Hundreds of shamanic shrines are dotted across Jeju, and many are some of the oldest structures on the island.
Yet, only a handful of these traditional places of worship, and some associated rituals, are protected cultural properties. The rest are at the mercy of landowners.
The issue came to the fore in the winter of 2013 with the destruction of the Seolsaemitdang shrine, a natural sanctuary in Jukseong Village where islanders have worshipped for hundreds of years.
More recently, campaigners seeking to preserve the ancient religious sites learned that a shrine in Seongsan, home to Sunrise Peak in the east of the island, had been destroyed to make way for two car park spaces.
The loss has spurred shrine supporters into action with the aim of preserving what is seen as a vital part of island heritage before it is too late.
▲ Tommy Tran looks within one Ojo-ri shrine.
Photo by Joey Rositano
Two such campaigners are Joey Rositano, who has filmed a documentary and published a book about the shrines, and Tommy Tran, a UCLA Ph.D. candidate who is researching Jeju history.
According to Rositano, at least seven of the island’s 400 shrines have been either disturbed or destroyed in the past three years alone.
“It’s an issue that’s going to continue,” he warned.
“These shrines are some of the oldest structures on the island. There’s not much that’s been left after the war and the April 3 massacre. One of the things that is unbelievable to us, as outsiders and for insiders, is that people are just jeopardising some of the island’s only historical structures,” said Rositano.
On the morning of Oct 27, Rositano, Tran and I drove to the Seongsan area where, Rositano informs me, shamanic shrine worship is stronger than anywhere else on the island.
“Probably 80 percent of the island’s shamans live in this county for whatever reason. They just hung on to the tradition stronger here than in other places,” said Joey.
Four years ago in Seongsan, an Illwedang shrine, where traditionally women would come to pray for the health and wellbeing of their children, was destroyed to make way for parking spaces at the nearby Hotel Aroha.
Like the vast majority of the island’s shrines, the religious site, frequented by local haenyeo women divers, fell on privately owned land.
Seongsan’s harbormaster, Hong Yun Pyo, told us how the local authority had tried for 20 years to have the shrine designated as a cultural property.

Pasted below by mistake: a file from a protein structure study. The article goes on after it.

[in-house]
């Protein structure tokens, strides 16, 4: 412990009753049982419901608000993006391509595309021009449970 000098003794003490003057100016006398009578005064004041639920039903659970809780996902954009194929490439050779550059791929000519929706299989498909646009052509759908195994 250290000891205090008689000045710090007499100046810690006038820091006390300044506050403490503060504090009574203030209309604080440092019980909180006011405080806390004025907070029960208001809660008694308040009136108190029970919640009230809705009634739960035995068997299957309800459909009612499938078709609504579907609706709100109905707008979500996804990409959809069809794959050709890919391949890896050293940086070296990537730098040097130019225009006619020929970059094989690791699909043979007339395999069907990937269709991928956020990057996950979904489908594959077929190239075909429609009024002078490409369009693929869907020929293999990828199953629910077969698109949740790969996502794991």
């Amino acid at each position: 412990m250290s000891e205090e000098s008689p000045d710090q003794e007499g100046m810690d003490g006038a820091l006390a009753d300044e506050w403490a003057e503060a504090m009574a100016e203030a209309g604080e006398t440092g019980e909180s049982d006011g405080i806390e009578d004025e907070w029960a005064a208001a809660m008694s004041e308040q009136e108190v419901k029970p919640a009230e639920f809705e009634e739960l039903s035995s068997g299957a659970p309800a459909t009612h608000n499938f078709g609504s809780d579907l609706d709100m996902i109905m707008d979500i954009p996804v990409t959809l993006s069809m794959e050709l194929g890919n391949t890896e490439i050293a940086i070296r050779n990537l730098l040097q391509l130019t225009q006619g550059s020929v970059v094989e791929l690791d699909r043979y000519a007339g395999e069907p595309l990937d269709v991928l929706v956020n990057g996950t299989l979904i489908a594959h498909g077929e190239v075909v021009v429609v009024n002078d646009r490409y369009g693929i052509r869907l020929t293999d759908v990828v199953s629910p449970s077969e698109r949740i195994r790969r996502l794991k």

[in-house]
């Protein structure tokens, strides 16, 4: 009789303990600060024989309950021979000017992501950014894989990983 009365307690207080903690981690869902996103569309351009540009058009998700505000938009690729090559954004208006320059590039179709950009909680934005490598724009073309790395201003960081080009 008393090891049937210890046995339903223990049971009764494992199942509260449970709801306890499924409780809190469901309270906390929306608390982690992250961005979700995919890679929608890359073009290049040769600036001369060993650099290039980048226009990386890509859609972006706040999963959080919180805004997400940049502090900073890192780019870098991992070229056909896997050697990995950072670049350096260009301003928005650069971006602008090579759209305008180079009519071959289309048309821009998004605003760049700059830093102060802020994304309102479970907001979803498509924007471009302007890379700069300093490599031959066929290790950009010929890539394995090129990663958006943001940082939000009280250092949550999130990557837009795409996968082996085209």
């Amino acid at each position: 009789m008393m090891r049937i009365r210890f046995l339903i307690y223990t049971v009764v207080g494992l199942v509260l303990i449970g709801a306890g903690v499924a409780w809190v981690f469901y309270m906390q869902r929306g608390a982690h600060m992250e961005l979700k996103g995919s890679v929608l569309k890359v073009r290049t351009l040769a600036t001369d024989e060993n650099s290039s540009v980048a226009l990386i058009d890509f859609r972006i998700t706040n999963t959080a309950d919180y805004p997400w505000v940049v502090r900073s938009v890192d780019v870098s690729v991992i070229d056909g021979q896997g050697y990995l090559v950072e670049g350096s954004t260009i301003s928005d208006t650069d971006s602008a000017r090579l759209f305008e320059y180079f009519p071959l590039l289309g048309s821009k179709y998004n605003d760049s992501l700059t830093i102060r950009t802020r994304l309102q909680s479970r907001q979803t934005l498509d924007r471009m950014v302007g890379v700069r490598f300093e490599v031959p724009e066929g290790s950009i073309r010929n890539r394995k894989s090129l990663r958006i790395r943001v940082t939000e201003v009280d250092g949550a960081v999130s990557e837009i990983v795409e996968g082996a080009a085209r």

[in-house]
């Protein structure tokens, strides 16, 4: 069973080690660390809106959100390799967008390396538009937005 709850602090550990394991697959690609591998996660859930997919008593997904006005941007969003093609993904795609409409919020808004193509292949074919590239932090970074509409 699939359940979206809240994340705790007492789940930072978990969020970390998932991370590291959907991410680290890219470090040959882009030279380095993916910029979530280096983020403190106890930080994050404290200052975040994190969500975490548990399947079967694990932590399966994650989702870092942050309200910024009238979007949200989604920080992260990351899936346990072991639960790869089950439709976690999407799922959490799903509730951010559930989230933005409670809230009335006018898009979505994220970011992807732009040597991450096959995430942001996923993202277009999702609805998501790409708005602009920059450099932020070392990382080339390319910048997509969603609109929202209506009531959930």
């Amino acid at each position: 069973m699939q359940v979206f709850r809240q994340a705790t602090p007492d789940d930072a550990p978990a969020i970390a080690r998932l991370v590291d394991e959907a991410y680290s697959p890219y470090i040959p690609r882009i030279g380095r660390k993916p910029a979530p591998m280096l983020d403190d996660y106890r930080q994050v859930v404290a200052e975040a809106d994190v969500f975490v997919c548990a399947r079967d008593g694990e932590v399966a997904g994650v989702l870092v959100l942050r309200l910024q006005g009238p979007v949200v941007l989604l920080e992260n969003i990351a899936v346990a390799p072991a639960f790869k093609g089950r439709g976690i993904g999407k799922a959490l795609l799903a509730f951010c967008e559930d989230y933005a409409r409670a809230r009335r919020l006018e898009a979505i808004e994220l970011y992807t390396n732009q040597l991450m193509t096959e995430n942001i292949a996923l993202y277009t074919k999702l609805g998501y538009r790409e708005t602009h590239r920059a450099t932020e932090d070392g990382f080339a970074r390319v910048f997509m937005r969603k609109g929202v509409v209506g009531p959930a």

▲ Rositano talks to a local villager about the threat to local shrines.
Photo by Matthew Collison
He said there was no more land available to build a replacement shrine as all the coastal land is privately owned. Any public land, he told us, is reclaimed land that has been reserved for roads.
The next nearest shrine is in Ojo-ri village, just north of Seongsan. Rositano, Tran and I were guided to the site of the Illwedang shrine thanks to the help of a local resident who regularly attends the spot.
We found the shrine built within a container in the Ojo-ri wetlands, a protected site. However, to get to it worshippers, typically elderly women, have to traverse a wet, rocky path.
One resilient worshipper, Kim Jeung Moon, told us how a traditional shrine - a sacred tree surrounded by a rock wall – used to be sited here but it was destroyed a decade ago when a typhoon tore through the village.
Later she tells us the landowner agreed to replace the shrine, but relocated it to a harder-to-reach spot within the wetlands.
She said: “He didn’t want it [the shrine] on the property, so they built the container building.
“It’s a little uncomfortable to get over there when it used to be here, and it’s a little strange that it’s in a different place.”
Despite the changes, many dedicated worshippers have learnt to adapt as long as the sacred shrines remain.
Kim said: “When you worship your ancestor gods, you don’t have a choice. You have to deal with it.”
ⓒ Jeju Weekly 2009 (http://www.jejuweekly.com)
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